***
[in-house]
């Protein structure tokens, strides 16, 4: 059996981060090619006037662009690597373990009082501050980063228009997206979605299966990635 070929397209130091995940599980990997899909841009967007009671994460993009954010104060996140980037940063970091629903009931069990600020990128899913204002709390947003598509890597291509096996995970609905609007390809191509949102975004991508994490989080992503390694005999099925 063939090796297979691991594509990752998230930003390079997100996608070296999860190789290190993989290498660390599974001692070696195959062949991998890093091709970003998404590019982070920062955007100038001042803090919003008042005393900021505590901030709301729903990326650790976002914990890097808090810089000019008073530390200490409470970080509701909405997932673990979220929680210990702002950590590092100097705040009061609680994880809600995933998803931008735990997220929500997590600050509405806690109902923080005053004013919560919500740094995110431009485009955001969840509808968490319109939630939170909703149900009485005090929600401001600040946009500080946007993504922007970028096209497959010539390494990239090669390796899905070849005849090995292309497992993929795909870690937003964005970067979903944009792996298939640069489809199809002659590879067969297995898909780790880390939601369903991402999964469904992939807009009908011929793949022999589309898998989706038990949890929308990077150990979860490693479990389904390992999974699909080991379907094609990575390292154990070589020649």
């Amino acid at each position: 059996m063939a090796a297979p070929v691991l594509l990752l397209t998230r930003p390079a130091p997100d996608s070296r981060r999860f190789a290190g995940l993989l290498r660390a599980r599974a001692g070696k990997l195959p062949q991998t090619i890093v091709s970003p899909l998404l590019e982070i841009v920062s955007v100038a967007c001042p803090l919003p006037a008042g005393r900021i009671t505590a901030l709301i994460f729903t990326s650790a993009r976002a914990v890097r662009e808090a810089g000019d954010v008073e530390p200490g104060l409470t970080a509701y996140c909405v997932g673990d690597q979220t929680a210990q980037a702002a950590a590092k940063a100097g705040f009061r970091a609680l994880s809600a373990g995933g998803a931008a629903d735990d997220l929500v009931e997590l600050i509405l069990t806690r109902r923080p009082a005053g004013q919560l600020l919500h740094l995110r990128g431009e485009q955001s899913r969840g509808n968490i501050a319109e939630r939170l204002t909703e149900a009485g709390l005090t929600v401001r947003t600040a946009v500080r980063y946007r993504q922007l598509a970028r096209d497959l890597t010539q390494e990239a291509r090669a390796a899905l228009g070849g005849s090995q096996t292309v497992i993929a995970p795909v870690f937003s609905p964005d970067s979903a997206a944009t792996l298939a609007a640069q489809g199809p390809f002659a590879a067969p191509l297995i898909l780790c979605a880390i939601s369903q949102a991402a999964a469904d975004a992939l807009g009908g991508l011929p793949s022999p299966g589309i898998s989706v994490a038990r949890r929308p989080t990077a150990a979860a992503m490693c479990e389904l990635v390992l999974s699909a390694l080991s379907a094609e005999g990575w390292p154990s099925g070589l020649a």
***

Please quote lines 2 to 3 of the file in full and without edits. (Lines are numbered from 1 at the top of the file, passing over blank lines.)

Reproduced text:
């Protein structure tokens, strides 16, 4: 059996981060090619006037662009690597373990009082501050980063228009997206979605299966990635 070929397209130091995940599980990997899909841009967007009671994460993009954010104060996140980037940063970091629903009931069990600020990128899913204002709390947003598509890597291509096996995970609905609007390809191509949102975004991508994490989080992503390694005999099925 063939090796297979691991594509990752998230930003390079997100996608070296999860190789290190993989290498660390599974001692070696195959062949991998890093091709970003998404590019982070920062955007100038001042803090919003008042005393900021505590901030709301729903990326650790976002914990890097808090810089000019008073530390200490409470970080509701909405997932673990979220929680210990702002950590590092100097705040009061609680994880809600995933998803931008735990997220929500997590600050509405806690109902923080005053004013919560919500740094995110431009485009955001969840509808968490319109939630939170909703149900009485005090929600401001600040946009500080946007993504922007970028096209497959010539390494990239090669390796899905070849005849090995292309497992993929795909870690937003964005970067979903944009792996298939640069489809199809002659590879067969297995898909780790880390939601369903991402999964469904992939807009009908011929793949022999589309898998989706038990949890929308990077150990979860490693479990389904390992999974699909080991379907094609990575390292154990070589020649």
């Amino acid at each position: 059996m063939a090796a297979p070929v691991l594509l990752l397209t998230r930003p390079a130091p997100d996608s070296r981060r999860f190789a290190g995940l993989l290498r660390a599980r599974a001692g070696k990997l195959p062949q991998t090619i890093v091709s970003p899909l998404l590019e982070i841009v920062s955007v100038a967007c001042p803090l919003p006037a008042g005393r900021i009671t505590a901030l709301i994460f729903t990326s650790a993009r976002a914990v890097r662009e808090a810089g000019d954010v008073e530390p200490g104060l409470t970080a509701y996140c909405v997932g673990d690597q979220t929680a210990q980037a702002a950590a590092k940063a100097g705040f009061r970091a609680l994880s809600a373990g995933g998803a931008a629903d735990d997220l929500v009931e997590l600050i509405l069990t806690r109902r923080p009082a005053g004013q919560l600020l919500h740094l995110r990128g431009e485009q955001s899913r969840g509808n968490i501050a319109e939630r939170l204002t909703e149900a009485g709390l005090t929600v401001r947003t600040a946009v500080r980063y946007r993504q922007l598509a970028r096209d497959l890597t010539q390494e990239a291509r090669a390796a899905l228009g070849g005849s090995q096996t292309v497992i993929a995970p795909v870690f937003s609905p964005d970067s979903a997206a944009t792996l298939a609007a640069q489809g199809p390809f002659a590879a067969p191509l297995i898909l780790c979605a880390i939601s369903q949102a991402a999964a469904d975004a992939l807009g009908g991508l011929p793949s022999p299966g589309i898998s989706v994490a038990r949890r929308p989080t990077a150990a979860a992503m490693c479990e389904l990635v390992l999974s699909a390694l080991s379907a094609e005999g990575w390292p154990s099925g070589l020649a």